I’m not usually one who gets tearful watching movies, but I can’t watch the movie Up without needing a box of tissues. Anyone who’s seen the movie knows how heartbreaking the first few minutes of the film are: you watch Carl and Ellie fall in love with each other, live together and support each other through the good and the bad, then Ellie becomes ill and eventually passes away.
Later in the movie, a grieving Carl pulls out a photo book and reads a note from Ellie that says, “Thanks for the adventure! Now, go have a new one.” He realizes that Ellie was with him the entire time. You see the glimmer in his eyes and the new excitement as he sets out to live the rest of his life as an adventure in memory of her.
What I love about the story is that it reinforces something important for us:
- When our loved one dies, we can go on living in their memory. That bond is not broken by death. They live on in our hearts and in the moments we remember with them that we cherish. We can hold on to photos and items that remind us of them to bring us comfort and to help us feel closer to them.
In the early stages of our grief, some days can feel suffocating. We live most of those first months after the loss feeling like our lives are under a microscope. People ask us questions and seemingly pass judgements about how long it takes us to go through our loved one’s things, how long it takes us to “get over it,” and so much more. Those comments and our inner guilt can make it difficult for us to live life the way we want to, to re-marry after a loss, and to listen to what feels right for us.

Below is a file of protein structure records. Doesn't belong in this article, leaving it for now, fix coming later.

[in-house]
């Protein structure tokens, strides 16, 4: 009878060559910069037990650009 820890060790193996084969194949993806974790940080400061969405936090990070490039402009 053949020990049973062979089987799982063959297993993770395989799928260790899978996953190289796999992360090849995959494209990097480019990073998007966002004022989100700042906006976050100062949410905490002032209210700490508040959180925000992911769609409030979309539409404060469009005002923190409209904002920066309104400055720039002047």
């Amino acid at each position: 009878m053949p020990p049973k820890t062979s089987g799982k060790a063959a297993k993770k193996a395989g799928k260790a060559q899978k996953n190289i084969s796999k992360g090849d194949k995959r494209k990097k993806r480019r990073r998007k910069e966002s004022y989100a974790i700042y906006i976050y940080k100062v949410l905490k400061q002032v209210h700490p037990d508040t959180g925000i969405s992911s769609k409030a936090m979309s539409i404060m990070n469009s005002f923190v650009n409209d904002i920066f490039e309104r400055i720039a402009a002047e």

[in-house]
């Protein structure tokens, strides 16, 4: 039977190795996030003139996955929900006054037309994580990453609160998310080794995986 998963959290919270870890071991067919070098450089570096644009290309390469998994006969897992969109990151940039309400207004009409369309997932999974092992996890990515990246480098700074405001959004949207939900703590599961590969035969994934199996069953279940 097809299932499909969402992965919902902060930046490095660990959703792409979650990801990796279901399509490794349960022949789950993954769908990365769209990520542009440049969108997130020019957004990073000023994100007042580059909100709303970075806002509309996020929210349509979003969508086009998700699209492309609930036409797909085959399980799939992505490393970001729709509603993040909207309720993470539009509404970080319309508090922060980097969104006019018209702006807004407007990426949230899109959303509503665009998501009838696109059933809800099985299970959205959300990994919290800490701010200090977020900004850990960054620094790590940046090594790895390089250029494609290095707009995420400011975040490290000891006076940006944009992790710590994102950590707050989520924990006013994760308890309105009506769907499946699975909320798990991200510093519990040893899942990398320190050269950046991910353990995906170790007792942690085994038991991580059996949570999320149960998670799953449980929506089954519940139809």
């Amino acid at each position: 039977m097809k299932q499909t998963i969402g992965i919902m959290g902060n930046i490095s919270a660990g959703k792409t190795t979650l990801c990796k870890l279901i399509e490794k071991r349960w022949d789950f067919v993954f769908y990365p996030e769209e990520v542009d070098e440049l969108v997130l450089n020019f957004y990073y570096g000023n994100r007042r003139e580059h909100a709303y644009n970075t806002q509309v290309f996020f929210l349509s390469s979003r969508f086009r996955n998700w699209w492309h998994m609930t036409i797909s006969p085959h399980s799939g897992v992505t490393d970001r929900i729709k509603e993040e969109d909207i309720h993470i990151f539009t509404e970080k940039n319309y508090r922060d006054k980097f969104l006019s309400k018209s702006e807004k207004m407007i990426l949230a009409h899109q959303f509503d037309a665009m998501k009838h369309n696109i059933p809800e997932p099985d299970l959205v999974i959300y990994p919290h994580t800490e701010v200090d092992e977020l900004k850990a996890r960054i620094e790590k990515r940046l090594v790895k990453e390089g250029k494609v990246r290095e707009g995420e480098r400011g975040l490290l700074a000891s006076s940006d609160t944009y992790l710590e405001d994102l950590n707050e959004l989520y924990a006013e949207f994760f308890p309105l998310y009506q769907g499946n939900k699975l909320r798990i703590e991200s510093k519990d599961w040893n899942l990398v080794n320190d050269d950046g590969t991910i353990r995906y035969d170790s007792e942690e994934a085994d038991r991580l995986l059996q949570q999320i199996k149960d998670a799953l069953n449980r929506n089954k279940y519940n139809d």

You know you best, and grief has no timeline. You are the one who sits with your grief each day and gets to decide what to do with those feelings. You know how your husband’s jacket, with his smell still lingering in the fabric, calms you when you wake up and miss him. You know how comforting it is to read through your best friend’s texts in your phone that you can’t bring yourself to delete. It’s okay to keep those things. It’s okay for your relationship with your loved one to continue in this way after they are gone.
I am here to tell you; in case you need to hear it: Love never dies. You do not need to “move on.” You have permission to keep your loved one’s memory alive inside your heart in whatever way feels best to you.